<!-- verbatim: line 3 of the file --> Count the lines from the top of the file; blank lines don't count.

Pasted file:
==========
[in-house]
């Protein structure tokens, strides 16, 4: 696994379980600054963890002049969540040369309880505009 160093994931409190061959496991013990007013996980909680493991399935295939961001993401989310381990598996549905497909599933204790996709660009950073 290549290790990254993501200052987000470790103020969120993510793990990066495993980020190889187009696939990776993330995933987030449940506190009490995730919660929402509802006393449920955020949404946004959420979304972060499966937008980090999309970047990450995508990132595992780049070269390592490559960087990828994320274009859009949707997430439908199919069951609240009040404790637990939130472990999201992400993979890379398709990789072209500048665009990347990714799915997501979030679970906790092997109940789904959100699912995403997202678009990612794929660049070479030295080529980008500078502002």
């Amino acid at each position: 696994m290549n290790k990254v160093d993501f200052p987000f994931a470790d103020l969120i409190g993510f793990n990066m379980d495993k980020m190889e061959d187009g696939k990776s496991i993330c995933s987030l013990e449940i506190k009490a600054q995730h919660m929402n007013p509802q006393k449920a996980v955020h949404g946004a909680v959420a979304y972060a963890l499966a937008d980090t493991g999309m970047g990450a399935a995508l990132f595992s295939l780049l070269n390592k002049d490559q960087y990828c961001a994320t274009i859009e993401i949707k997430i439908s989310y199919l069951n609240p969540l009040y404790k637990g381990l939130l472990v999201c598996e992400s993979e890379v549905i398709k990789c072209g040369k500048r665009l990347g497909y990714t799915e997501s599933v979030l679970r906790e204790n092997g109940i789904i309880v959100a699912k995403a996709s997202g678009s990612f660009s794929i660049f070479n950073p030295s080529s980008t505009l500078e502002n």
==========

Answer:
């Amino acid at each position: 696994m290549n290790k990254v160093d993501f200052p987000f994931a470790d103020l969120i409190g993510f793990n990066m379980d495993k980020m190889e061959d187009g696939k990776s496991i993330c995933s987030l013990e449940i506190k009490a600054q995730h919660m929402n007013p509802q006393k449920a996980v955020h949404g946004a909680v959420a979304y972060a963890l499966a937008d980090t493991g999309m970047g990450a399935a995508l990132f595992s295939l780049l070269n390592k002049d490559q960087y990828c961001a994320t274009i859009e993401i949707k997430i439908s989310y199919l069951n609240p969540l009040y404790k637990g381990l939130l472990v999201c598996e992400s993979e890379v549905i398709k990789c072209g040369k500048r665009l990347g497909y990714t799915e997501s599933v979030l679970r906790e204790n092997g109940i789904i309880v959100a699912k995403a996709s997202g678009s990612f660009s794929i660049f070479n950073p030295s080529s980008t505009l500078e502002n």